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Embrace Your Shadow To Reclaim Your Lost Parts

Did you know that we all have parts of ourselves that we gave up so that we would be loved and accepted by our parents? 
Find out what they are and how they impact on your relationships.

The main function of our parents is to nurture us through our various developmental stages and to meet our basic human needs.

Another job they have is to socialize us so that we will be accepted into the world. Family, community and beyond. Which include schools, religious communities and peer groups.

When we are not adequately socialized and are repressed by those around us we give up parts of ourselves to survive . Those parts that we have given up are known as our shadow. To live a life of joyful aliveness it is essential to embrace your shadow to reclaim lost parts.

There are rules and expectations about what sort of behaviour is acceptable. Some are to be encouraged and supported. Others that must be discouraged or extinguished. They vary not only from culture to culture but from family to family.

These rules and the way the messages of socialization are delivered impact our development. They influence our capacity to express ourselves. through thinking, feeling, acting, sensing and the core energy of being.

If the messages are accepting of the expression of our aliveness, and guide us in appropriate ways to channel that expression, our energy to that particular area of our functioning stays intact.

Examples of accepting messages are as follows:-

Through Thinking

  • “It’s OK to express your thoughts” “
  • It’s OK to be creative” “
  • It’s OK to think”

Through Feeling

  • “It’s OK to show feelings”
  • “It’s OK to express all your feelings”
  • “It’s OK to exaggerate

Through Acting

  • “It’s OK to move”
  • “It’s OK to dance, run, play”
  • “It’s OK to be strong”

Through Sensing

  • “It’s OK to feel sexual”
  • “It’s OK to touch”
  • “It’s OK to enjoy your body”

Through Core Energy

  • “It’s OK to be” “
  • It’s OK to be you”
  • “It’s OK to feel alive”

Repressive messages, give us the sense that we cannot have that part of ourselves and still be loved and accepted. Then we must choose between wholeness and acceptance. Sometimes these expectations are clear, overt and verbally taught, like the “don’t” messages:-

“Don’t think for yourself” “Don’t assert yourself” “Don’t show certain feelings (anger, sadness) “Don’t show off, “don’t make a noise” “be careful” “don’t touch” “don’t enjoy your body” “don’t show your body” “you’ll go blind if you…..”

More often than not these expectations are implied and covert. They are taught through modelling (imitating the norms of the family/culture). These messages may be harder to erase from the fabric of our belief systems. They often appear in the way we believe people should act.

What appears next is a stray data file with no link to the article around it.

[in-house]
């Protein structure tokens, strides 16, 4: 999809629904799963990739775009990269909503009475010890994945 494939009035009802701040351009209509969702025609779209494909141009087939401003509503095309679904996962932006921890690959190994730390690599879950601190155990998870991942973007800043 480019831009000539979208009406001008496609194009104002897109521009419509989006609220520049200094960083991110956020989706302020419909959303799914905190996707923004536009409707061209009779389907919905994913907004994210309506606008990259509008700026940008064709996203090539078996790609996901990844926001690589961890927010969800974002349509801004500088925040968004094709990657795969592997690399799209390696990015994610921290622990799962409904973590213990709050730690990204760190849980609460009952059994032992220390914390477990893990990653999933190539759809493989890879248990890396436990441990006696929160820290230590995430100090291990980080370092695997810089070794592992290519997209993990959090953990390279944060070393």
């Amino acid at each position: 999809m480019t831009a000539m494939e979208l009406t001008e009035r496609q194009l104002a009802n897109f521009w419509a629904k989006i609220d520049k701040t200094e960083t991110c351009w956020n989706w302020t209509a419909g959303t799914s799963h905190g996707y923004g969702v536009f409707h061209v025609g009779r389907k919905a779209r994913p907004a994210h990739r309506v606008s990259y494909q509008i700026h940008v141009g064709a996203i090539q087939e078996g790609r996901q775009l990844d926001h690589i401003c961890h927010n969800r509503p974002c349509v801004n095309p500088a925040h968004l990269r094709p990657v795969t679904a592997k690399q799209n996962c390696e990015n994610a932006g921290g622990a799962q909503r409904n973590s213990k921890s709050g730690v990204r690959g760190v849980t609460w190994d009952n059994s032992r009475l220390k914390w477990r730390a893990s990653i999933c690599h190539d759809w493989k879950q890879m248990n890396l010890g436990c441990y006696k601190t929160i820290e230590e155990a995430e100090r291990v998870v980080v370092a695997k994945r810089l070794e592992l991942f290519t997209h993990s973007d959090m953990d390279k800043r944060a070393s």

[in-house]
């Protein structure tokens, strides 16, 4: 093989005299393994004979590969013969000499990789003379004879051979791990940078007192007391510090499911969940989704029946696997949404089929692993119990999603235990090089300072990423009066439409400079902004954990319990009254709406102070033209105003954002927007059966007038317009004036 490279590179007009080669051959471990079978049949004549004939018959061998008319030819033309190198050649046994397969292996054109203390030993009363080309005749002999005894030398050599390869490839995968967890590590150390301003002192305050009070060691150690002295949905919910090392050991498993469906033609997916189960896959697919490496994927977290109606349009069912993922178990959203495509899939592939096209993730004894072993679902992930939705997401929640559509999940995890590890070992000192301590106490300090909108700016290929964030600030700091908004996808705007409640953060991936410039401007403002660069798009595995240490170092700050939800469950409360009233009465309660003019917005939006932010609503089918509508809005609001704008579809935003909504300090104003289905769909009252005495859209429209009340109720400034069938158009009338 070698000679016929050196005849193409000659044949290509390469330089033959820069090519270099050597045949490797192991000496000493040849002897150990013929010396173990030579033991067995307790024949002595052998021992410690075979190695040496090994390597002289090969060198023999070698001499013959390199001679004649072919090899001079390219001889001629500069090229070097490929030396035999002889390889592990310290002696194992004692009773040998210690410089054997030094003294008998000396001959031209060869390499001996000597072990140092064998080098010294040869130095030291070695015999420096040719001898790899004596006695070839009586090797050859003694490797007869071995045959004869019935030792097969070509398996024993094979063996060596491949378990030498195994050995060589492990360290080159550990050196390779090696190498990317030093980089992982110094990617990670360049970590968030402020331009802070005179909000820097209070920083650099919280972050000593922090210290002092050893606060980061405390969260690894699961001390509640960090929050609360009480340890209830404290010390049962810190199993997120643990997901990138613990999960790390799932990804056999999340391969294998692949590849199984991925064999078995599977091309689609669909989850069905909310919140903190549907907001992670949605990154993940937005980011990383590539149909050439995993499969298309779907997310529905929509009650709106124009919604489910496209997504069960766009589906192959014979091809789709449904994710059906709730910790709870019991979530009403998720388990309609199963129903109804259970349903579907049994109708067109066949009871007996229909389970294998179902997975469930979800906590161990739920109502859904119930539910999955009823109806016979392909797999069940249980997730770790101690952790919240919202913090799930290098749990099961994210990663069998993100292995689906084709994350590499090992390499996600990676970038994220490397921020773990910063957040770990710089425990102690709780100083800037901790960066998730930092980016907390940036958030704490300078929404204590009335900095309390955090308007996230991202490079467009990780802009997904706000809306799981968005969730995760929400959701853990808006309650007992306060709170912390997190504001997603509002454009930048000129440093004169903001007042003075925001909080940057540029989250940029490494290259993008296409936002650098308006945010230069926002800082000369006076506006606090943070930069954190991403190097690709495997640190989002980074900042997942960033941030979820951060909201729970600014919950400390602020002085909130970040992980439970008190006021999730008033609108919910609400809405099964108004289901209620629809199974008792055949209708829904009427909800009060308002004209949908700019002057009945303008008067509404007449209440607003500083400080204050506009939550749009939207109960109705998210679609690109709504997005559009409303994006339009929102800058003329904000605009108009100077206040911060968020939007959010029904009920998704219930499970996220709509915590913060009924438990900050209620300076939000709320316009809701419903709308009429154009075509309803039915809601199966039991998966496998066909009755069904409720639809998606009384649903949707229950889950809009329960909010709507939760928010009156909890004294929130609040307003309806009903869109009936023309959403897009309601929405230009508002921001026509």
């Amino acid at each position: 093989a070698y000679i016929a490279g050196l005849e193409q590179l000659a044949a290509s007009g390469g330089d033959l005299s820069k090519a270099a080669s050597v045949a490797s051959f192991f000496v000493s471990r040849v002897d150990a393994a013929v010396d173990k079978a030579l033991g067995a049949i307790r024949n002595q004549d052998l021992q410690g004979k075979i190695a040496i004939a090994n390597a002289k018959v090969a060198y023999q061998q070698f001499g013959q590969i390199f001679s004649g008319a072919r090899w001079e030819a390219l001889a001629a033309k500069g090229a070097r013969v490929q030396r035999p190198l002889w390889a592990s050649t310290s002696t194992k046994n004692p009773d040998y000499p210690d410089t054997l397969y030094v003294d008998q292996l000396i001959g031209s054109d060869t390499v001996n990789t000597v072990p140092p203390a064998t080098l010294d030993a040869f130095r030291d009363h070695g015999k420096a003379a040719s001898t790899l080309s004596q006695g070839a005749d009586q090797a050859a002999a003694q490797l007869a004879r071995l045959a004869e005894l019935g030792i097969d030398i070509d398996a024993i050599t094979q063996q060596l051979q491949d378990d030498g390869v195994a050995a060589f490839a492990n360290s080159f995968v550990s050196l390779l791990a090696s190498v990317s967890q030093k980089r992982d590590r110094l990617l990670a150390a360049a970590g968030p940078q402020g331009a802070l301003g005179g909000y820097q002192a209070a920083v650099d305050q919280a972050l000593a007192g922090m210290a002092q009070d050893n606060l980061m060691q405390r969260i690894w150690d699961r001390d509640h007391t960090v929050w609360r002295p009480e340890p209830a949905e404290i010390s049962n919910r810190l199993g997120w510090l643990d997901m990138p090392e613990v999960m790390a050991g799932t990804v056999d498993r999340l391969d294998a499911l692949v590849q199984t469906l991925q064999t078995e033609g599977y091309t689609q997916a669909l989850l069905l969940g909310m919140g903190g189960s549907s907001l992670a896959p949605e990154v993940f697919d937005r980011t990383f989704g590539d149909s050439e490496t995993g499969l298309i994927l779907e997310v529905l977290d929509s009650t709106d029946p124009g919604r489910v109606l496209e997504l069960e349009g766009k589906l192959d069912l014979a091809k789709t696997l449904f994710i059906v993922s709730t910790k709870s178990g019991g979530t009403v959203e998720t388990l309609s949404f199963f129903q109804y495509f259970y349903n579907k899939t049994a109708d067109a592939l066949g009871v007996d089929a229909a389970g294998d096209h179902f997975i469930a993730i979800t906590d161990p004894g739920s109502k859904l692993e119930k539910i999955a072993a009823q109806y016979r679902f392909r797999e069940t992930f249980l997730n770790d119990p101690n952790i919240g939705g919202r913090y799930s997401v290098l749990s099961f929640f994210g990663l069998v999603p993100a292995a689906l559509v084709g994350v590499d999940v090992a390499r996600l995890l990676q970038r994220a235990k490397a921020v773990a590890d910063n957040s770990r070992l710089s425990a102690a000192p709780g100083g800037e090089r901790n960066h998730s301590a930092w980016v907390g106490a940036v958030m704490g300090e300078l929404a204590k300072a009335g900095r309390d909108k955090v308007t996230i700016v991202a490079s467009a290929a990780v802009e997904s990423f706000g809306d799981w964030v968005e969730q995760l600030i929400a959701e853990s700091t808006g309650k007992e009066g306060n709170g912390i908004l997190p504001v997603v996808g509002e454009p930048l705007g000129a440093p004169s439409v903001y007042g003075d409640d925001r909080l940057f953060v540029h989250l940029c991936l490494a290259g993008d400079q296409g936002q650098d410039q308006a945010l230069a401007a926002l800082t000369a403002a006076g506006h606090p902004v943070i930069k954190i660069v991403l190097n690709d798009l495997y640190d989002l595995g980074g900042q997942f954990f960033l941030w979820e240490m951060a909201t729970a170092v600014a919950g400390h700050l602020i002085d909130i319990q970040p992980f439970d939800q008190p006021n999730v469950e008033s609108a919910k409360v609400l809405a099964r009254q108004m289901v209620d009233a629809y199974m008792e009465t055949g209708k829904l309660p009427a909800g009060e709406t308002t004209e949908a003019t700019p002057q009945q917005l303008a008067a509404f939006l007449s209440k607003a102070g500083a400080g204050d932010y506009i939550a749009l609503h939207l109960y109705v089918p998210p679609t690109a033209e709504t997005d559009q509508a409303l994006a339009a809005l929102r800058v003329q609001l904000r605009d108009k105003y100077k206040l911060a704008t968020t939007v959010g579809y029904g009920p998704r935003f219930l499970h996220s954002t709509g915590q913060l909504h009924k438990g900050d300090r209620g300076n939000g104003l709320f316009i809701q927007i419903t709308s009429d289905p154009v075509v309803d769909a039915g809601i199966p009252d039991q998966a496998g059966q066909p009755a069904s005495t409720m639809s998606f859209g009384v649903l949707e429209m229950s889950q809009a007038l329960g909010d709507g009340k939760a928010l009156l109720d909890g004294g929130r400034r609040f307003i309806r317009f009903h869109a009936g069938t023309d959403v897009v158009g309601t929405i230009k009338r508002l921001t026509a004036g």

Unconsciously we learn that to be loved and accepted we must disconnect from certain aspects of who we are (giving up playfulness, expressing thoughts etc.). Some people choose to risk alienating their family, peer group and community. They remain true to themselves and express their wholeness. When they do this they risk losing love and acceptance.

In conforming to family and societal rules, we create a lost self. A self whose aspects of thinking, feeling, acting, sensing and being go underground and under-develop.

Here are some examples:-

  • The little boy who was told not to cry, “to be a man” will grow into a man who cannot show his feelings 
  • The little girl who was told “It’s not ladylike to show anger” will suppress expressing discontentment as an adult
  • The child that was told “don’t think for yourself” will find it difficult as an adult to be confident enough to make decisions and to express opinions.

Because we crave our original wholeness we miss these parts of ourselves. In searching for our Imago match, a person who carries these lost parts will initially be very attractive. We may even refer to them as our other half.

Whilst we are at first attracted to these traits, after time we may come to dislike and despise them in our partner. This is because unconsciously we recognize that this is a trait that we deny in ourselves and had to give up so that we are acceptable to our caregivers.

If we want to have happy, joyful relationships we need to consciously take steps to reclaim our lost traits. To accept that they are a part of ourselves which we have previously denied or disowned.

Oftentimes a relationship will end because we are frustrated that our partner is “not like me”. We can change the relationship, still attracting a partner who has traits that we have lost and we then journey on the same cycle over and over again. In summary; We have it, we lose it, we miss it, we meet it, we marry it and then we try to kill it!

Imago Relationship Counselling provides the structure and safety to help a couple uncover their lost self. Visit my Relationship Counselling services page to find out more.

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